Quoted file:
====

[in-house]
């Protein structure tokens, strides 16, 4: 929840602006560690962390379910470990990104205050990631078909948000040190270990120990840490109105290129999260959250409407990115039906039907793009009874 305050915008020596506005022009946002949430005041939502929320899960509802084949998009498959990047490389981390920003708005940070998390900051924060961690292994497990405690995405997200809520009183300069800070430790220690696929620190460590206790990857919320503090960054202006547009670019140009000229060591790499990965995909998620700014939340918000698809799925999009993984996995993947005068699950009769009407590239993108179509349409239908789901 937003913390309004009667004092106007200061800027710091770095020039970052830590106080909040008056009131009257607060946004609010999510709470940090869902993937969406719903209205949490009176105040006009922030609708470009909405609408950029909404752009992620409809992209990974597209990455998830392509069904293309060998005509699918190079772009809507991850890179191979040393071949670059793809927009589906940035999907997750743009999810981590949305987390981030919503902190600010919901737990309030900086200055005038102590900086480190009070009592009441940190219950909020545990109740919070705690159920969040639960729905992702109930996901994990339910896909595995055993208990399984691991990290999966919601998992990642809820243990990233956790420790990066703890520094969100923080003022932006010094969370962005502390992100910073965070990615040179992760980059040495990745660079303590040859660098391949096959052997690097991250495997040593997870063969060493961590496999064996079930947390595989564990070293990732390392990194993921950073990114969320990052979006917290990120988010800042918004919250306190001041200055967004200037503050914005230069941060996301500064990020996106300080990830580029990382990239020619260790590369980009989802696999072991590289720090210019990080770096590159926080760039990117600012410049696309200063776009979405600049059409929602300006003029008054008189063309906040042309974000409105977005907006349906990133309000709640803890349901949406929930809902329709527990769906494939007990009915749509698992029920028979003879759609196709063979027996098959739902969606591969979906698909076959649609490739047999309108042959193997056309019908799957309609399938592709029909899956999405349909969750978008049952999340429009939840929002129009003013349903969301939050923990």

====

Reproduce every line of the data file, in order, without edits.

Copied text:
[in-house]
């Protein structure tokens, strides 16, 4: 929840602006560690962390379910470990990104205050990631078909948000040190270990120990840490109105290129999260959250409407990115039906039907793009009874 305050915008020596506005022009946002949430005041939502929320899960509802084949998009498959990047490389981390920003708005940070998390900051924060961690292994497990405690995405997200809520009183300069800070430790220690696929620190460590206790990857919320503090960054202006547009670019140009000229060591790499990965995909998620700014939340918000698809799925999009993984996995993947005068699950009769009407590239993108179509349409239908789901 937003913390309004009667004092106007200061800027710091770095020039970052830590106080909040008056009131009257607060946004609010999510709470940090869902993937969406719903209205949490009176105040006009922030609708470009909405609408950029909404752009992620409809992209990974597209990455998830392509069904293309060998005509699918190079772009809507991850890179191979040393071949670059793809927009589906940035999907997750743009999810981590949305987390981030919503902190600010919901737990309030900086200055005038102590900086480190009070009592009441940190219950909020545990109740919070705690159920969040639960729905992702109930996901994990339910896909595995055993208990399984691991990290999966919601998992990642809820243990990233956790420790990066703890520094969100923080003022932006010094969370962005502390992100910073965070990615040179992760980059040495990745660079303590040859660098391949096959052997690097991250495997040593997870063969060493961590496999064996079930947390595989564990070293990732390392990194993921950073990114969320990052979006917290990120988010800042918004919250306190001041200055967004200037503050914005230069941060996301500064990020996106300080990830580029990382990239020619260790590369980009989802696999072991590289720090210019990080770096590159926080760039990117600012410049696309200063776009979405600049059409929602300006003029008054008189063309906040042309974000409105977005907006349906990133309000709640803890349901949406929930809902329709527990769906494939007990009915749509698992029920028979003879759609196709063979027996098959739902969606591969979906698909076959649609490739047999309108042959193997056309019908799957309609399938592709029909899956999405349909969750978008049952999340429009939840929002129009003013349903969301939050923990």